Manila: Justice Department chief Leila de Lima said her office would conduct an investigation into a multi-billion peso investment scam that had swindled thousands of people of their hard-earned money.
According to reports, at least 15,000 victims, mostly from the Visayas and Mindanao, are up in arms, demanding the return of their investments after a company Aman Futures Group Phils. Inc. duped investors after promising to double their money within a month.
Investments in Aman Futures, according to a report by the Philippine Daily Inquirer, have reportedly run up to at least P12 billion (Dh1.07 trillion).
The investors include teachers, salaried workers, homemakers, soldiers, policemen and even politicians.
“We are pursuing the investigation on Aman Futures and double checking information that certain public officials are involved in this scam. The National Bureau of Investigation [NBI] is doing its own probe confirming reports about certain local officials investing in the scams and probably using public funds,” de Lima said.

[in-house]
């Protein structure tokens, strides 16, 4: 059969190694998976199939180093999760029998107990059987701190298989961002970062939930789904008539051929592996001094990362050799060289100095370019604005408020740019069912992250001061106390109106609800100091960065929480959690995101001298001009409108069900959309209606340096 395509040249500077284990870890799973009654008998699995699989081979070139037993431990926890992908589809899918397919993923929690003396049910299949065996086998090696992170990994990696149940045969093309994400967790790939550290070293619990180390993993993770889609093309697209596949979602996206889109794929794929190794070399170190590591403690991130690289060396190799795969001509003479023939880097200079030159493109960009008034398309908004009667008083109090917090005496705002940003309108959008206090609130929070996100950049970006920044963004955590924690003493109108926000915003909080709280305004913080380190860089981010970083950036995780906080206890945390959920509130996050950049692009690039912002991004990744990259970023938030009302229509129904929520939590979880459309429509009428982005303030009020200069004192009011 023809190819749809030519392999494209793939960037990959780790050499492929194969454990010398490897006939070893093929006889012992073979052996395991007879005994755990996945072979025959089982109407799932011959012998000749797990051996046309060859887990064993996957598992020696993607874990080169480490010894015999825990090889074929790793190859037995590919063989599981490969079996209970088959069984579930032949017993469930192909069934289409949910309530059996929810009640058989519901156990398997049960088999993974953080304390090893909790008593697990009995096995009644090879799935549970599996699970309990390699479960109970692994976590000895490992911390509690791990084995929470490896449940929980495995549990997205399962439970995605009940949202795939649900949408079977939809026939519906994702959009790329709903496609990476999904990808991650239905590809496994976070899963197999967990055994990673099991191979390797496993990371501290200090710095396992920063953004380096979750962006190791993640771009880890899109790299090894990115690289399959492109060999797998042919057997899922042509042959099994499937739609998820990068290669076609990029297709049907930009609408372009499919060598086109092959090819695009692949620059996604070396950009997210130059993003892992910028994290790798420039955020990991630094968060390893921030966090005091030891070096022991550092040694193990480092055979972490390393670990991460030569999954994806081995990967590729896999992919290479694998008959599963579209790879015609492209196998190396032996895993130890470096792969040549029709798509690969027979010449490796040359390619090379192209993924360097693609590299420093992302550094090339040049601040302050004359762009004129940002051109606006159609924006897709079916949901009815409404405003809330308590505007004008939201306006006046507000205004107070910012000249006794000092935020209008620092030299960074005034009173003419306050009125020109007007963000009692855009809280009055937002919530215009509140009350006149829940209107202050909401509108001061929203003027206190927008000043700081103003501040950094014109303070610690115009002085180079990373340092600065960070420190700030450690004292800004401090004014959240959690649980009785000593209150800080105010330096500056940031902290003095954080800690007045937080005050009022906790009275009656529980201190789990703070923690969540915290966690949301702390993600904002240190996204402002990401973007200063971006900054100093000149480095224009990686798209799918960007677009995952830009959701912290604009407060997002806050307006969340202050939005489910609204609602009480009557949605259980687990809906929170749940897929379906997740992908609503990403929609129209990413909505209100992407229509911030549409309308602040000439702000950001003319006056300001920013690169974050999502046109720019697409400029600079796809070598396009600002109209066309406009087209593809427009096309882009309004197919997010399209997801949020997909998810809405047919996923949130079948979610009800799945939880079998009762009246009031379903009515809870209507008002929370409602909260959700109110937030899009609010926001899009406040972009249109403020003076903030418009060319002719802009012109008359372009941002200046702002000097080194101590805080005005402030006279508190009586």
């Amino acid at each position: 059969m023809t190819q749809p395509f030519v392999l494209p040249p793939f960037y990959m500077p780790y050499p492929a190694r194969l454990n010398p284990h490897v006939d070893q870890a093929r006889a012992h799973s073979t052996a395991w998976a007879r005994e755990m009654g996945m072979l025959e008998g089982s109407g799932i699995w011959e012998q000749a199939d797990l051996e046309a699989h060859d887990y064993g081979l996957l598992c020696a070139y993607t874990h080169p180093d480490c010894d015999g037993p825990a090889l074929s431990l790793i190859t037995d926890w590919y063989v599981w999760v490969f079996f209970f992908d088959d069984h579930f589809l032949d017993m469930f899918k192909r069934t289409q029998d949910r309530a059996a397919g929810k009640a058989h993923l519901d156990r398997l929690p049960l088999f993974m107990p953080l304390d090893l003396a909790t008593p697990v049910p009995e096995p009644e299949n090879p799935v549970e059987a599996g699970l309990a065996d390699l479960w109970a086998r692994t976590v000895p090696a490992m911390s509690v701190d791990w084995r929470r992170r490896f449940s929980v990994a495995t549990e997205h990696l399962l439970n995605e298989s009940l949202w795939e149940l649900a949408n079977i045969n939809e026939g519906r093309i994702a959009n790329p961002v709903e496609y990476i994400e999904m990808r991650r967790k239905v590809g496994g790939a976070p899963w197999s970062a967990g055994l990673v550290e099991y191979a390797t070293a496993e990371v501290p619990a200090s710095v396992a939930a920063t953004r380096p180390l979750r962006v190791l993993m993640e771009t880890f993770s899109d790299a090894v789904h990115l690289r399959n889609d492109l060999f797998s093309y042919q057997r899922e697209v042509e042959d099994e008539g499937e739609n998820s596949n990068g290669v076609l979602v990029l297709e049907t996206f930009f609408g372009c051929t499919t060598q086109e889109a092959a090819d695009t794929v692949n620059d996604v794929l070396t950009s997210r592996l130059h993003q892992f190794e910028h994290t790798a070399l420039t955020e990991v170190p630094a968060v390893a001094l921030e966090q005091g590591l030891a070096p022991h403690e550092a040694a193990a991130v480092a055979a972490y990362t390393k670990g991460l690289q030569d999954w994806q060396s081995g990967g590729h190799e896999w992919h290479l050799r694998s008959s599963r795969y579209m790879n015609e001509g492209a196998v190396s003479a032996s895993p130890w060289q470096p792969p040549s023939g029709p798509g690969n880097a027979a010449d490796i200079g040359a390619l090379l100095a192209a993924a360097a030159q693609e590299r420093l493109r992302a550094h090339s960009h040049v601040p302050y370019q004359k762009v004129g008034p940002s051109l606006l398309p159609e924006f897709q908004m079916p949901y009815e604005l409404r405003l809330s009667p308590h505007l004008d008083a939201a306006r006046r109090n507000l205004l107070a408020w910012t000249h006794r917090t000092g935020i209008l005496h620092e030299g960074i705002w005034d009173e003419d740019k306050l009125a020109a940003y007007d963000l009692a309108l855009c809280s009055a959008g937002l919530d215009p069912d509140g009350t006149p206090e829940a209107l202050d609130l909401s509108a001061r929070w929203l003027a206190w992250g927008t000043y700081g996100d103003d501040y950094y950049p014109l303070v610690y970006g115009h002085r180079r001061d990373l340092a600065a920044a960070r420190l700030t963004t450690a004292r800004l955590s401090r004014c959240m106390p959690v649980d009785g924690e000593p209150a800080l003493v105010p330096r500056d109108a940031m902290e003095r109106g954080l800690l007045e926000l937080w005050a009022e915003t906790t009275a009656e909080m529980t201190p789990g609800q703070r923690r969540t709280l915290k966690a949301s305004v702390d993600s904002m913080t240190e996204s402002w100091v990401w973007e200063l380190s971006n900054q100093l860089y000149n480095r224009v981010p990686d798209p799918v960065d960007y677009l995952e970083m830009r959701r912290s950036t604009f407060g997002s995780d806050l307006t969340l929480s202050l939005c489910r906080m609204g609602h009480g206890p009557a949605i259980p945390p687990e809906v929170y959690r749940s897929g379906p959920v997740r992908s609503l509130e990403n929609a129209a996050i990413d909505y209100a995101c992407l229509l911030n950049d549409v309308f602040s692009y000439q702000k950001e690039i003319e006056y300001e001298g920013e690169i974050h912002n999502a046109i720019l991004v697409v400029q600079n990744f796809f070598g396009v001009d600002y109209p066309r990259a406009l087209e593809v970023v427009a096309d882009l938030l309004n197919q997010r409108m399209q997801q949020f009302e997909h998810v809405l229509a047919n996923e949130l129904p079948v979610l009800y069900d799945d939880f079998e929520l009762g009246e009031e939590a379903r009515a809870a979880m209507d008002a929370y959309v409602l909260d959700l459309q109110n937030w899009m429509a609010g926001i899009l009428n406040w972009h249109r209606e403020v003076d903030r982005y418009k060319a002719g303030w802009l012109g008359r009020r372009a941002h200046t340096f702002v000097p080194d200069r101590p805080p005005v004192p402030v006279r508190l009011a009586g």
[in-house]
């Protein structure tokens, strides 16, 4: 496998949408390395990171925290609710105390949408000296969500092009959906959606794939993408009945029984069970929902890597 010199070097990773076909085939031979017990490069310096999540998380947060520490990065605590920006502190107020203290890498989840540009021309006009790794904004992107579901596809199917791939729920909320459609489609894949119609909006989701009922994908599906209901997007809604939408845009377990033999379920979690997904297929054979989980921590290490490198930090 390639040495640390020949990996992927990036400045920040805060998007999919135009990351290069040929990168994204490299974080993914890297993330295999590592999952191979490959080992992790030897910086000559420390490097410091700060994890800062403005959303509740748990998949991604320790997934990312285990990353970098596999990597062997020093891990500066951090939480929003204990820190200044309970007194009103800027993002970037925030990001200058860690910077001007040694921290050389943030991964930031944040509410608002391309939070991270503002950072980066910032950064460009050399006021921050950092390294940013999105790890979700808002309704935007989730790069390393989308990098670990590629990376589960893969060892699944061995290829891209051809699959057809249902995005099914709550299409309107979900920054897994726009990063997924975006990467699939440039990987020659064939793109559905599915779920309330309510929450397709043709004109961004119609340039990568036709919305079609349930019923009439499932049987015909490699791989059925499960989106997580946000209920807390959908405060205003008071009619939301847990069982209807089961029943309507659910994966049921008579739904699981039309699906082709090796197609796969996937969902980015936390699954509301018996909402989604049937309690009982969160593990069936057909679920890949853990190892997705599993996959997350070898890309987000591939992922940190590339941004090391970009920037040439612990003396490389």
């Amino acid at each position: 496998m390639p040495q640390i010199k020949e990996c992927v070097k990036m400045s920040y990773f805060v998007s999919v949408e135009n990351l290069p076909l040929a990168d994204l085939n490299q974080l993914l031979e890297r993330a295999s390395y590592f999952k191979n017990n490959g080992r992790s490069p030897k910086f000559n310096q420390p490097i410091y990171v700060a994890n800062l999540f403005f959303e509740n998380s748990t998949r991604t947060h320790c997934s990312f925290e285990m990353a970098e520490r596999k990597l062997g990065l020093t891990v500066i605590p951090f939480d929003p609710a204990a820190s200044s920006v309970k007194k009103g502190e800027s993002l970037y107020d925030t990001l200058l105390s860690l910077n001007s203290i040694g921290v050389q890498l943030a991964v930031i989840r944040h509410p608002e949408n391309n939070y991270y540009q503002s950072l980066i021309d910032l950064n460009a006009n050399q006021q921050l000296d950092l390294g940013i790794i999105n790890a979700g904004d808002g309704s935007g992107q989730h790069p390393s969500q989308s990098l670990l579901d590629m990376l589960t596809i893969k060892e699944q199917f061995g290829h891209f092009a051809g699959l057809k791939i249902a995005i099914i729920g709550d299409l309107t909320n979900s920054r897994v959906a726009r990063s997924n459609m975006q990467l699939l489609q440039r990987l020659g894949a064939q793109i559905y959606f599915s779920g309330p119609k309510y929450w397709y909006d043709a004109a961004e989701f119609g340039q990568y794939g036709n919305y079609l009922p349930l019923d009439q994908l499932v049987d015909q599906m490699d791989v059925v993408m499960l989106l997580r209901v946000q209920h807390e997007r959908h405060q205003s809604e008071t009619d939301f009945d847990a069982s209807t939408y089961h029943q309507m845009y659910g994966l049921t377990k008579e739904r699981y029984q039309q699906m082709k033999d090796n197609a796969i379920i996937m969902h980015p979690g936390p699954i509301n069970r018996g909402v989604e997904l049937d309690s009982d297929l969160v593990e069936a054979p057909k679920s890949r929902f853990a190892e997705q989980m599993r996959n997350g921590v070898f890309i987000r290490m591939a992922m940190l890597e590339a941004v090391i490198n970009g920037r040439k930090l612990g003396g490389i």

Endorsement by public officials
Reports said that certain public officials, particularly in Pagadian City in Mindanao, had even issued a virtual endorsement of Aman Futures.
The scam was allegedly perpetrated by a 32-year-old Malaysian, Mohammad Suffian Saaid. The foreigner used his adopted Filipino name, Manuel Amalilio, to introduce himself to investors.
De Lima said she has also requested the Bureau of Immigrations to be on the lookout for Saaid and his Filipino cohorts at the country’s ports of exit.
“We are checking if they have already left the country and to where so that we can invoke bilateral agreements like the Mutual Legal Assistance Treaty,” he said.
Earlier, the Securities and Exchange Commission (SEC) had issued a warning against Aman Futures, saying that the firm was involved in a scam.
“The public is reminded to be cautious or exercise prudence in investing their money in high-yield, high-risk investments which may turn out to be a fraudulent scheme,” said SEC in its notice to the public dated August 17, 2012. “Where the scheme involves the sale of securities, please make sure that the securities are registered with the SEC,” it said.
The scheme is not the first time that thousands of Filipinos were duped in money-making investments that turned out to be scams. Five years ago, several police and military officials were hoodwinked in a similar scheme.